Update: President Trump signed legislation extending the Paycheck Protection Program into law on July 4.
Just hours before the Paycheck Protection Program was set to expire, the Senate on Tuesday unanimously approved an extension, through August 8. The $669 billion forgivable loan program, first authorized by the Cares Act in March, had been set to end at midnight on July 1.
Through June, the U.S. Small Business Administration approved nearly 4.9 million loans worth more than $520 billion. That leaves roughly more than $130 billion left for eligible small businesses that have been hamstrung by the coronavirus pandemic.
In recent weeks, lawmakers have been debating the specifics of how to apply those remaining funds. There has been growing support for the Prioritized Paycheck Protection Program Act, or P4, which would stretch the application deadline for initial PPP loans to December 30. It would offer businesses with 100 or fewer employees that have already expended their PPP funds (or soon will) a second shot at money. That measure is expected to be part of the Phase 4 bill currently being considered by Congress.
A separate bill recently introduced by senators Kevin Cramer (R-N.D.) and Kyrsten Sinema (D-Ariz.) has significant support among lenders, as it would forgive all PPP loans under a $150,000 threshold. That encompasses some 85 percent of all PPP loans and 26 percent of the program's value.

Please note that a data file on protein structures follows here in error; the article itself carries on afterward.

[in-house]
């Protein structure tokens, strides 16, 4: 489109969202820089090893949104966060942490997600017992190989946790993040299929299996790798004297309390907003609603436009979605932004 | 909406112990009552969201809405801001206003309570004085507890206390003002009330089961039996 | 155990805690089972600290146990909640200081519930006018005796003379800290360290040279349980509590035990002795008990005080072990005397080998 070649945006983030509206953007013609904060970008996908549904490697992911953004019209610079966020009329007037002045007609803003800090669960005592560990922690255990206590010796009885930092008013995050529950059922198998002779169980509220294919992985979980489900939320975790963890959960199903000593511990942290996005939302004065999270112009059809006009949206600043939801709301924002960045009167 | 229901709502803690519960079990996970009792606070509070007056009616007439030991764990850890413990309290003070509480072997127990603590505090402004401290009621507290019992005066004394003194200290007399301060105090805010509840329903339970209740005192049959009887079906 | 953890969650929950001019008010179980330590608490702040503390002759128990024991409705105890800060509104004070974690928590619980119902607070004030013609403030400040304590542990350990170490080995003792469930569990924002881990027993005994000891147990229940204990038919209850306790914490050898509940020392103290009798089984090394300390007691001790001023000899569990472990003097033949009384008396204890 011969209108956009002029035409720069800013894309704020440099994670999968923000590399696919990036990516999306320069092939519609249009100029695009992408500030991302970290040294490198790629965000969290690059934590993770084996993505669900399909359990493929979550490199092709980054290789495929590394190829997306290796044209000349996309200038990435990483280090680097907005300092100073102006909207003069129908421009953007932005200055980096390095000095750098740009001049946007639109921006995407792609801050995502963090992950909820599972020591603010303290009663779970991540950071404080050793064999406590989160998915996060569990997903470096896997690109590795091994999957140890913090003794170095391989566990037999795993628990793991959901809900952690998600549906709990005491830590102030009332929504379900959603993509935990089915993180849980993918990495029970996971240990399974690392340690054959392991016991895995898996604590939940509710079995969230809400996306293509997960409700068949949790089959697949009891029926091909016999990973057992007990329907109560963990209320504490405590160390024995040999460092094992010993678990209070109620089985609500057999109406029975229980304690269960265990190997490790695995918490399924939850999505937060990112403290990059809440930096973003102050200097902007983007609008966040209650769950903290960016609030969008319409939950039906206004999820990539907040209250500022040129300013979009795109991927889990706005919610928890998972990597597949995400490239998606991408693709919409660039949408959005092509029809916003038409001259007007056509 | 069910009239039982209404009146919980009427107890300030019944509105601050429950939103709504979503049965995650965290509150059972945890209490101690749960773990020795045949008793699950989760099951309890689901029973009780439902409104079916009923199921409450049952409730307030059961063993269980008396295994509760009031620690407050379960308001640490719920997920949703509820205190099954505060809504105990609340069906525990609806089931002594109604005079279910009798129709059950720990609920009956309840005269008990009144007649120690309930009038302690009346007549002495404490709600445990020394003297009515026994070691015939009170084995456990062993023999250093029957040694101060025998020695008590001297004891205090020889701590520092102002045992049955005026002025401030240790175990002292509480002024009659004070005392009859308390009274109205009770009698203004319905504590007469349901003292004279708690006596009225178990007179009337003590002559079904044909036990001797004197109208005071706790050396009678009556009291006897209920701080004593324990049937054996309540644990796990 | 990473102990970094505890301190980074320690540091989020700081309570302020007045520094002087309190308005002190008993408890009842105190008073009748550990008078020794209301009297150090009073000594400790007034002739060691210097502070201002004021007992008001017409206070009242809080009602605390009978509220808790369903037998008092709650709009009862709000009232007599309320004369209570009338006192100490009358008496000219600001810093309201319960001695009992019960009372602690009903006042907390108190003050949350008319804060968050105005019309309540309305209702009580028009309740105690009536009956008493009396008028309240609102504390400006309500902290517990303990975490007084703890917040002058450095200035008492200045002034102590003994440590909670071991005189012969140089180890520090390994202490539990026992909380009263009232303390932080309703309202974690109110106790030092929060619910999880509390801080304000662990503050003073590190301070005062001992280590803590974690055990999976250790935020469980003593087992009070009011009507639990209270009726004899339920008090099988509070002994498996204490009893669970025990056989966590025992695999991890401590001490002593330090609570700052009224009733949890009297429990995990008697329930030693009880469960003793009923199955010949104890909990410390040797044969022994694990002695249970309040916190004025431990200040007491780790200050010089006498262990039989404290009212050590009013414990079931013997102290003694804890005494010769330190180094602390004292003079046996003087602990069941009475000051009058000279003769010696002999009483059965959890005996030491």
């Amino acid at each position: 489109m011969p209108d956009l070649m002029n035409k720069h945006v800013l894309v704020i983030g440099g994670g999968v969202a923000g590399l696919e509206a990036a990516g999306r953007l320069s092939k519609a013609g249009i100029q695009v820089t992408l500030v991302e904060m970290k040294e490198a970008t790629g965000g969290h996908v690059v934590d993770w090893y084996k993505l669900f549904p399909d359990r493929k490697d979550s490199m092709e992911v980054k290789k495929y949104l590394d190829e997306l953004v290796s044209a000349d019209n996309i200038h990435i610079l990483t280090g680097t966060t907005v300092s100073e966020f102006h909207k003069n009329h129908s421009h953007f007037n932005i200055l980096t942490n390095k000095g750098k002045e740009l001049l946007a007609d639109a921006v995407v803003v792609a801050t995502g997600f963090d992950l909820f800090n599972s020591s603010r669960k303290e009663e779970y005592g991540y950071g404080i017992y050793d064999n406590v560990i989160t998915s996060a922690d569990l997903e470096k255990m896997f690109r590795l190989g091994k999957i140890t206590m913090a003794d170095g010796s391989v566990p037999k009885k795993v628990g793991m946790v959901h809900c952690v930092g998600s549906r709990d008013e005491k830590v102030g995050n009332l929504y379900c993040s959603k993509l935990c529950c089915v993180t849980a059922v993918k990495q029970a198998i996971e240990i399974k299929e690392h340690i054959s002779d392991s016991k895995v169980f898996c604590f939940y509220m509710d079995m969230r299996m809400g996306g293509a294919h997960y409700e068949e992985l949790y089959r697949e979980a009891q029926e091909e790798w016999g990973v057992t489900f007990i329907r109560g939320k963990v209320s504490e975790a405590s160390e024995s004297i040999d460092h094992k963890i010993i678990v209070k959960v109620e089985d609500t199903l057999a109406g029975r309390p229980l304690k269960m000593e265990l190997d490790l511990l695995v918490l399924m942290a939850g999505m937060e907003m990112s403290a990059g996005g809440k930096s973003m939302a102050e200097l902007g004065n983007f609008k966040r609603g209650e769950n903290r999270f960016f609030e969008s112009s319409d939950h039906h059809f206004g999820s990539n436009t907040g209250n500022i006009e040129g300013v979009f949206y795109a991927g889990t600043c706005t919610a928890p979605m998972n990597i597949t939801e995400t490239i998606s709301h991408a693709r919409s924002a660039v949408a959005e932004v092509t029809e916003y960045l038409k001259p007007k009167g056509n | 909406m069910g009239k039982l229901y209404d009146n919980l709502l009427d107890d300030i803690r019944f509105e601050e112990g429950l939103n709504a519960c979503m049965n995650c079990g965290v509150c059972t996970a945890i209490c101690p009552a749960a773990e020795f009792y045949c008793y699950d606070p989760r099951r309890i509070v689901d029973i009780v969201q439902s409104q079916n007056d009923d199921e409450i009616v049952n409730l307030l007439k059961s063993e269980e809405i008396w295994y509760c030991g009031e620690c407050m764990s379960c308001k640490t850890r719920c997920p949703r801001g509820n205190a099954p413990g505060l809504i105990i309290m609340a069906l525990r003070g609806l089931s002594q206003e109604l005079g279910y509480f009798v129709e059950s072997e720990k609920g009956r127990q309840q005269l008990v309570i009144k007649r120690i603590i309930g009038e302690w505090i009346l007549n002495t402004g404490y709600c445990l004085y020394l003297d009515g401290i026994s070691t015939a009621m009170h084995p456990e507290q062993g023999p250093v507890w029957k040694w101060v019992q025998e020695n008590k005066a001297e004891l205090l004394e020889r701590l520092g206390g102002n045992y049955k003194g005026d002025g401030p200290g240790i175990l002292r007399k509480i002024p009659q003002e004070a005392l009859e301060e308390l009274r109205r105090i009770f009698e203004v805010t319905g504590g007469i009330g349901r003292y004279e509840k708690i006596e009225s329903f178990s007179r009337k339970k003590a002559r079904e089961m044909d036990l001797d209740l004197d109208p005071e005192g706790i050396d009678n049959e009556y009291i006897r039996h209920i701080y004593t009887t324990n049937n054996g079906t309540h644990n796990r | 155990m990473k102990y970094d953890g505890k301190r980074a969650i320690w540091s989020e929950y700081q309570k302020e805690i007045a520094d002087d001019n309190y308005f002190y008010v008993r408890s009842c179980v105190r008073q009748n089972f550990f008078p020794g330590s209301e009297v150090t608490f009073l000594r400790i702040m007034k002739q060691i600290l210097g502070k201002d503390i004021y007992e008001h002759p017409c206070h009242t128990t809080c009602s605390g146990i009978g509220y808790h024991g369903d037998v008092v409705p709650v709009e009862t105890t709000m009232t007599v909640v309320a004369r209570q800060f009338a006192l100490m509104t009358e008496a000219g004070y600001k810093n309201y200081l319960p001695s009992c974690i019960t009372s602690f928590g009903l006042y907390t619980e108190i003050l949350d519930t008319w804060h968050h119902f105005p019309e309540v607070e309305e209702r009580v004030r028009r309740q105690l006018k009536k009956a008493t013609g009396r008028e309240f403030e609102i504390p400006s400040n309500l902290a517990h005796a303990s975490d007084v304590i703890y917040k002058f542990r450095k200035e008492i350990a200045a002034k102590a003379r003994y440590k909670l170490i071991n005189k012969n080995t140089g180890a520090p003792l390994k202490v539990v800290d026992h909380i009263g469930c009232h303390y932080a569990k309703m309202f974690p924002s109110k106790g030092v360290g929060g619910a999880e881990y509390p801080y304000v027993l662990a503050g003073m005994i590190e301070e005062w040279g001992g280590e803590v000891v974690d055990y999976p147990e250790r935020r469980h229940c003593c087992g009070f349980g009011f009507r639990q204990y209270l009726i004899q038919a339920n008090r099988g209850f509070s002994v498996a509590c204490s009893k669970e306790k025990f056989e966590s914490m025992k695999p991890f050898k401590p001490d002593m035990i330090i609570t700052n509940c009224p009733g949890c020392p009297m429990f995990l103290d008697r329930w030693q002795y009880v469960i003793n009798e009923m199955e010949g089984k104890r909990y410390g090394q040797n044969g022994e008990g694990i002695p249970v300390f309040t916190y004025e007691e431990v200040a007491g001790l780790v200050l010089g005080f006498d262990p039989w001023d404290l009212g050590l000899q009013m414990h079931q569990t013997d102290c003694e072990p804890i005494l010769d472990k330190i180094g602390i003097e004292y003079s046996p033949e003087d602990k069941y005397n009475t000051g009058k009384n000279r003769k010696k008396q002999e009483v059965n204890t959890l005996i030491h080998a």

While the second chance should be soothing to businesses still hoping to access the program, others see the extension as a distraction.
"I don't think this is a good use of time or resources," writes Ami Kassar in his daily funding recap for Inc. The founder and CEO of MultiFunding, a small-business loan adviser based in Ambler, Pennsylvania, notes that demand for PPP loans has slowed over the past few weeks, and it's unlikely that the program will see much more uptake with the extension.
It's also worth noting that this extension does nothing for the millions of businesses that applied for the program earlier in the process and have already exhausted their PPP funding or are set to do so soon.
Even so, the Covid-19 crisis is still unfolding, and as Senator Ben Cardin (D-Md.) pointed out in a statement following the bill's passage, "Many small businesses will continue to struggle in the weeks and months to come ... Every business we prevent from failing now is a business that will be in a position to create jobs during the recovery."
The bill is expected to be passed by the House and move to the president's desk for signature soon.